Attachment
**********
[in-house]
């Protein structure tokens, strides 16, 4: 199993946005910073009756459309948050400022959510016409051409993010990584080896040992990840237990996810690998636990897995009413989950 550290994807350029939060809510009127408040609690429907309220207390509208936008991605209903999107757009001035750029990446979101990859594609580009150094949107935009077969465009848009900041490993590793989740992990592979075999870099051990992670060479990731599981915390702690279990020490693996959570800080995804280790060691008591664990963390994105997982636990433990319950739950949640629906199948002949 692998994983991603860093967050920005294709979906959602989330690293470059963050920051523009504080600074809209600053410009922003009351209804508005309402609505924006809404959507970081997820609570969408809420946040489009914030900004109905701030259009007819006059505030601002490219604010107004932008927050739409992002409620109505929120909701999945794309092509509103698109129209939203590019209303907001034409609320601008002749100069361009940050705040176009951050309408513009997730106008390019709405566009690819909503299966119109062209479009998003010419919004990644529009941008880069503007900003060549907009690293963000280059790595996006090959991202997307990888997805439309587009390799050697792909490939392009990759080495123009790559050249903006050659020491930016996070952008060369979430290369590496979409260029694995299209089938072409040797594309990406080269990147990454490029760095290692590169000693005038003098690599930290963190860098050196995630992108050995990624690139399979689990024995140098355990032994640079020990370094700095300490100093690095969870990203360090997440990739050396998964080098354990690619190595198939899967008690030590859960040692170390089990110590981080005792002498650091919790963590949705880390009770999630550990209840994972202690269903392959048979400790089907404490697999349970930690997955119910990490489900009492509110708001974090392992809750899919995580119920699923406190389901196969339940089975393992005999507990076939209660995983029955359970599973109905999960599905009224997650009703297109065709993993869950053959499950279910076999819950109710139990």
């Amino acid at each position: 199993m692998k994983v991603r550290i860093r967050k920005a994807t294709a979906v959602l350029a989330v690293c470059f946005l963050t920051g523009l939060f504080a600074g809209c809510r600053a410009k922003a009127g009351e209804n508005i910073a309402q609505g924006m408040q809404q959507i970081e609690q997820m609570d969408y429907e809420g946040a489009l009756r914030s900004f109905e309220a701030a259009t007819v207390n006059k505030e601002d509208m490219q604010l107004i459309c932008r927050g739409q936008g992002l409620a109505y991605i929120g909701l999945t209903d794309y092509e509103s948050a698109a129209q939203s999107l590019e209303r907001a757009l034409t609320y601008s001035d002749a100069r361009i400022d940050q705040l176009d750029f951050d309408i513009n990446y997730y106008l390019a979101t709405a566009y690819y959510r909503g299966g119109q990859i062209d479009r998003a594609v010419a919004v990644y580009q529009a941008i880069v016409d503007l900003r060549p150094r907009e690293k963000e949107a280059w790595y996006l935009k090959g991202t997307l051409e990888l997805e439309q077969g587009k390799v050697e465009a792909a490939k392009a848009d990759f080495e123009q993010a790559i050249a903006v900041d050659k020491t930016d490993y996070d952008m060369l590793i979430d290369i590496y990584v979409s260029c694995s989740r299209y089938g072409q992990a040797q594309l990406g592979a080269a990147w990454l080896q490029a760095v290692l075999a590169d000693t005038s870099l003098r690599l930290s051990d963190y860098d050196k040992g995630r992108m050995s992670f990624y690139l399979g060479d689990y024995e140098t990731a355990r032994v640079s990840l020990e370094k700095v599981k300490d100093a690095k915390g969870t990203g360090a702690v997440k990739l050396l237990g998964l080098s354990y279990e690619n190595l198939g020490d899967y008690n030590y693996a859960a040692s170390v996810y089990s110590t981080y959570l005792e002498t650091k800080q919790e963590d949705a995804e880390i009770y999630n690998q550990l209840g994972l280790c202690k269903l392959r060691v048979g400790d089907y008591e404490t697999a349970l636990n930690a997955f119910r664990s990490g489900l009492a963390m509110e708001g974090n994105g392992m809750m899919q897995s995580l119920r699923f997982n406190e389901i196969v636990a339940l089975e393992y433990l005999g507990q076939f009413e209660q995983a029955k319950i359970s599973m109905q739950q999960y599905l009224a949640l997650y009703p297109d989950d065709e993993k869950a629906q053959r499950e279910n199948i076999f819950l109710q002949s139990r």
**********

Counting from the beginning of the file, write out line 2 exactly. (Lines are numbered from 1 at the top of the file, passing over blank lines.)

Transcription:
């Protein structure tokens, strides 16, 4: 199993946005910073009756459309948050400022959510016409051409993010990584080896040992990840237990996810690998636990897995009413989950 550290994807350029939060809510009127408040609690429907309220207390509208936008991605209903999107757009001035750029990446979101990859594609580009150094949107935009077969465009848009900041490993590793989740992990592979075999870099051990992670060479990731599981915390702690279990020490693996959570800080995804280790060691008591664990963390994105997982636990433990319950739950949640629906199948002949 692998994983991603860093967050920005294709979906959602989330690293470059963050920051523009504080600074809209600053410009922003009351209804508005309402609505924006809404959507970081997820609570969408809420946040489009914030900004109905701030259009007819006059505030601002490219604010107004932008927050739409992002409620109505929120909701999945794309092509509103698109129209939203590019209303907001034409609320601008002749100069361009940050705040176009951050309408513009997730106008390019709405566009690819909503299966119109062209479009998003010419919004990644529009941008880069503007900003060549907009690293963000280059790595996006090959991202997307990888997805439309587009390799050697792909490939392009990759080495123009790559050249903006050659020491930016996070952008060369979430290369590496979409260029694995299209089938072409040797594309990406080269990147990454490029760095290692590169000693005038003098690599930290963190860098050196995630992108050995990624690139399979689990024995140098355990032994640079020990370094700095300490100093690095969870990203360090997440990739050396998964080098354990690619190595198939899967008690030590859960040692170390089990110590981080005792002498650091919790963590949705880390009770999630550990209840994972202690269903392959048979400790089907404490697999349970930690997955119910990490489900009492509110708001974090392992809750899919995580119920699923406190389901196969339940089975393992005999507990076939209660995983029955359970599973109905999960599905009224997650009703297109065709993993869950053959499950279910076999819950109710139990």